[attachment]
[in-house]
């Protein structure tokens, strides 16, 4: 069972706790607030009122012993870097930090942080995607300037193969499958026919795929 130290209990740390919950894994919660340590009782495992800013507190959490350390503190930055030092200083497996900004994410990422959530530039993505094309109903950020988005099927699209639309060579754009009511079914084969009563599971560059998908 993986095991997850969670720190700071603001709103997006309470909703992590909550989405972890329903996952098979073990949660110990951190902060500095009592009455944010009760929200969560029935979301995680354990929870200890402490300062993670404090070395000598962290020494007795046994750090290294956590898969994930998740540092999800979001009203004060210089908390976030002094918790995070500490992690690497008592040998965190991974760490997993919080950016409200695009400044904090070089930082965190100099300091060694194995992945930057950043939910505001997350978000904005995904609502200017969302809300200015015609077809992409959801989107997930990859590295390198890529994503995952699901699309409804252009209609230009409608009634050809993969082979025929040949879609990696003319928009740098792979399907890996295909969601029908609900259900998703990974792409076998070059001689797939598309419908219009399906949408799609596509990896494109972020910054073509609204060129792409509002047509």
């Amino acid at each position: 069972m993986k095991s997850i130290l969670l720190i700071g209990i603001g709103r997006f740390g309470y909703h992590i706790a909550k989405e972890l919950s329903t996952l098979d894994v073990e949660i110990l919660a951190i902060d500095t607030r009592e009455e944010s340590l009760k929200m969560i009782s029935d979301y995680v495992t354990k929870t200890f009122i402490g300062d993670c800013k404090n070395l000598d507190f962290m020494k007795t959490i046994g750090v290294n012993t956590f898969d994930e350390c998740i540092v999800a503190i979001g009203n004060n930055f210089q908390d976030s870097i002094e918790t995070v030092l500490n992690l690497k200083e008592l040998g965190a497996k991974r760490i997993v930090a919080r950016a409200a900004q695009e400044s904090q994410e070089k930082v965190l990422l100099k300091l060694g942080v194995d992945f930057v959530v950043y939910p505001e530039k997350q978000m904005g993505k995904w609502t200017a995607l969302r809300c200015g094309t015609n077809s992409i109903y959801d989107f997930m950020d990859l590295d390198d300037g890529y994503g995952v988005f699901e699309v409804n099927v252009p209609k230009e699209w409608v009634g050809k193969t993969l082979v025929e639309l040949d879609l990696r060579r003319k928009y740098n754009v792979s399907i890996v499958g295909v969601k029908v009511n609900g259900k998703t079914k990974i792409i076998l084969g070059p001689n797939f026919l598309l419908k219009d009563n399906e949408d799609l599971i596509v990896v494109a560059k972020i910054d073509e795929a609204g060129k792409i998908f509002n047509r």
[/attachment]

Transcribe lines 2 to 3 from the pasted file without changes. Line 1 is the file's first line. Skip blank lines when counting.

């Protein structure tokens, strides 16, 4: 069972706790607030009122012993870097930090942080995607300037193969499958026919795929 130290209990740390919950894994919660340590009782495992800013507190959490350390503190930055030092200083497996900004994410990422959530530039993505094309109903950020988005099927699209639309060579754009009511079914084969009563599971560059998908 993986095991997850969670720190700071603001709103997006309470909703992590909550989405972890329903996952098979073990949660110990951190902060500095009592009455944010009760929200969560029935979301995680354990929870200890402490300062993670404090070395000598962290020494007795046994750090290294956590898969994930998740540092999800979001009203004060210089908390976030002094918790995070500490992690690497008592040998965190991974760490997993919080950016409200695009400044904090070089930082965190100099300091060694194995992945930057950043939910505001997350978000904005995904609502200017969302809300200015015609077809992409959801989107997930990859590295390198890529994503995952699901699309409804252009209609230009409608009634050809993969082979025929040949879609990696003319928009740098792979399907890996295909969601029908609900259900998703990974792409076998070059001689797939598309419908219009399906949408799609596509990896494109972020910054073509609204060129792409509002047509």
């Amino acid at each position: 069972m993986k095991s997850i130290l969670l720190i700071g209990i603001g709103r997006f740390g309470y909703h992590i706790a909550k989405e972890l919950s329903t996952l098979d894994v073990e949660i110990l919660a951190i902060d500095t607030r009592e009455e944010s340590l009760k929200m969560i009782s029935d979301y995680v495992t354990k929870t200890f009122i402490g300062d993670c800013k404090n070395l000598d507190f962290m020494k007795t959490i046994g750090v290294n012993t956590f898969d994930e350390c998740i540092v999800a503190i979001g009203n004060n930055f210089q908390d976030s870097i002094e918790t995070v030092l500490n992690l690497k200083e008592l040998g965190a497996k991974r760490i997993v930090a919080r950016a409200a900004q695009e400044s904090q994410e070089k930082v965190l990422l100099k300091l060694g942080v194995d992945f930057v959530v950043y939910p505001e530039k997350q978000m904005g993505k995904w609502t200017a995607l969302r809300c200015g094309t015609n077809s992409i109903y959801d989107f997930m950020d990859l590295d390198d300037g890529y994503g995952v988005f699901e699309v409804n099927v252009p209609k230009e699209w409608v009634g050809k193969t993969l082979v025929e639309l040949d879609l990696r060579r003319k928009y740098n754009v792979s399907i890996v499958g295909v969601k029908v009511n609900g259900k998703t079914k990974i792409i076998l084969g070059p001689n797939f026919l598309l419908k219009d009563n399906e949408d799609l599971i596509v990896v494109a560059k972020i910054d073509e795929a609204g060129k792409i998908f509002n047509r």